I have yoga teacher training one full weekend of every month. This was my weekend. I’m sore from my intercostals to my gluteus minimus.


Preparing to do my "homework" - yoga on the patio with a classmate
Preparing to do my “homework” – yoga on the patio with a classmate

My house is dirtier than usual, and my parents took Colby to a soccer tournament (one which I really wanted to see). My intention, though, for this training is to learn and grow; breathe and think. I shrugged off the guilt of neglected domestic duty. I enjoyed my time, I explored the range of my ability, I learned a lot, and I spent time with good, like-minded people.

I also met this little lady:

I think her name is Sunny. All I know is that she made my morning 897% better. And she's soft.
I think her name is Sunny. All I know is that she made my morning 897% better. And she’s soft.

And a few of her doggy friends.

I came home to see one of my own puppies walking around with a beet she fished out of the vegetable crate:


Someone likes her veggies.
Someone likes her veggies.

I let her keep it just because she was having so much fun and, well, because she’s cute. Eventually it looked like a mass homicide occurred and I had to take it away. Parts of her muzzle and paws are still pink.

I had a rowdy pizza date with my husband, friends, and their kids.

I came home tonight famished and exhausted, but I had been thinking about supper for approximately two hours prior to arriving. I wanted chard gratin, sweet potatoes, and deviled eggs. It took about an hour to get together, but it was worth the wait.
Here’s the tweaked swiss chard gratin recipe. It’s simpler and much, much better!

A pic of the old recipe, but you get the idea.
A pic of the old recipe, but you get the idea.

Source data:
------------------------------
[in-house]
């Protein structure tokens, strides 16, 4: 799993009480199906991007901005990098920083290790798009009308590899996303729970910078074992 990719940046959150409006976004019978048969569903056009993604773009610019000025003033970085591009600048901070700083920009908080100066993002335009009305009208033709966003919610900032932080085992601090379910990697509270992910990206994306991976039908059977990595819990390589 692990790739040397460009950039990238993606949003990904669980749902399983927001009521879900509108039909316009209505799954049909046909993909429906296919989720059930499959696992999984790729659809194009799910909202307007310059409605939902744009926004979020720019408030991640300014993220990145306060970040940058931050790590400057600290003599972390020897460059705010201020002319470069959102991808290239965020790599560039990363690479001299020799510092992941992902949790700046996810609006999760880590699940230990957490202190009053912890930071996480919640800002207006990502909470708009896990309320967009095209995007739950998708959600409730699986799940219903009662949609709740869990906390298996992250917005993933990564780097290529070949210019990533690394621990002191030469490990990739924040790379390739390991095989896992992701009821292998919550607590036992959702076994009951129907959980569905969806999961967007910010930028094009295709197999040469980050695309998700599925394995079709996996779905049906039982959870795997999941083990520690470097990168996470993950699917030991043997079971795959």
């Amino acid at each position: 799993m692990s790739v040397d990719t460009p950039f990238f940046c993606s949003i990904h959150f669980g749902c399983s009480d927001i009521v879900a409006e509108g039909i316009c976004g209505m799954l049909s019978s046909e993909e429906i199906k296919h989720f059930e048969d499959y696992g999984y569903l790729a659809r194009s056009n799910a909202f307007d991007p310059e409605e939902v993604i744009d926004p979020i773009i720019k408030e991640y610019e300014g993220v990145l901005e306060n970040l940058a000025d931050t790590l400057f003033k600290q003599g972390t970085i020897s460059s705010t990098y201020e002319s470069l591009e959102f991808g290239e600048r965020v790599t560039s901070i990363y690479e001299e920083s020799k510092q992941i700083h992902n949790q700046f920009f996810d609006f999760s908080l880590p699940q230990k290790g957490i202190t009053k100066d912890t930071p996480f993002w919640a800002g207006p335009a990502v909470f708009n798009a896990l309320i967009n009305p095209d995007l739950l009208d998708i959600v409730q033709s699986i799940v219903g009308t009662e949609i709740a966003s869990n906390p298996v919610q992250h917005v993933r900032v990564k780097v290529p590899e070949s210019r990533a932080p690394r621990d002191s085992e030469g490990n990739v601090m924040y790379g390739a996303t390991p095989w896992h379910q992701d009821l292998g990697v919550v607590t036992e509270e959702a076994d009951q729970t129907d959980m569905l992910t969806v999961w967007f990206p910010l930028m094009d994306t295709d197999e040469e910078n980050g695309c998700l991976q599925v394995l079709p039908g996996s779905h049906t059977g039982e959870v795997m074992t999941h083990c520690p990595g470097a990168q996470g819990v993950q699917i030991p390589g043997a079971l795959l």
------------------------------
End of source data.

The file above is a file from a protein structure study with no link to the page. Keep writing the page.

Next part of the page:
If you have a large dutch oven or oven-proof pot you can do this in one pan. Otherwise get out a large pot  and grease a 9×12 pan. All instructions here are for an oven-proof dutch oven.


One to two pounds of swiss chard, cleaned and stalks removed. You can chop it or not. I just throw it all in the pan.

Grated Parmesan

Milk or cream

Salt & Pepper

one tablespoon butter


whole grain mustard


Preheat oven to 350 degrees. Heat a bit of olive oil in the pan or dutch oven. Saute chard until wilted and fragrant. While chard is cooking whisk mustard into milk. Take off heat and swirl a pat or two of butter through the greens. Sprinkle a couple of tablespoons of flour over the greens and add milk or cream. I use about one cup of milk to two pounds of chard. It depends on how saucy you want your gratin. Salt, pepper, and stir. Add a bunch of grated parmesan (1/2-1 cup) and stir.

If using an oven-proof dutch oven or pot, place the entire thing in the oven. If not, pour mixture into a greased baking dish. Place in oven for 30-40 minutes. It’s done when it’s bubbly, brown and crisp on the top. At best, this gratin has a crunchy top, deeply roasted flavor, and tender texture. It’s comfort food for grown ups.


So I’m ending my practice for today with thanks. Thanks for the opportunity and support to take part in the training, thanks for a still-rockin’ garden to create supper with, and thanks for a day off tomorrow.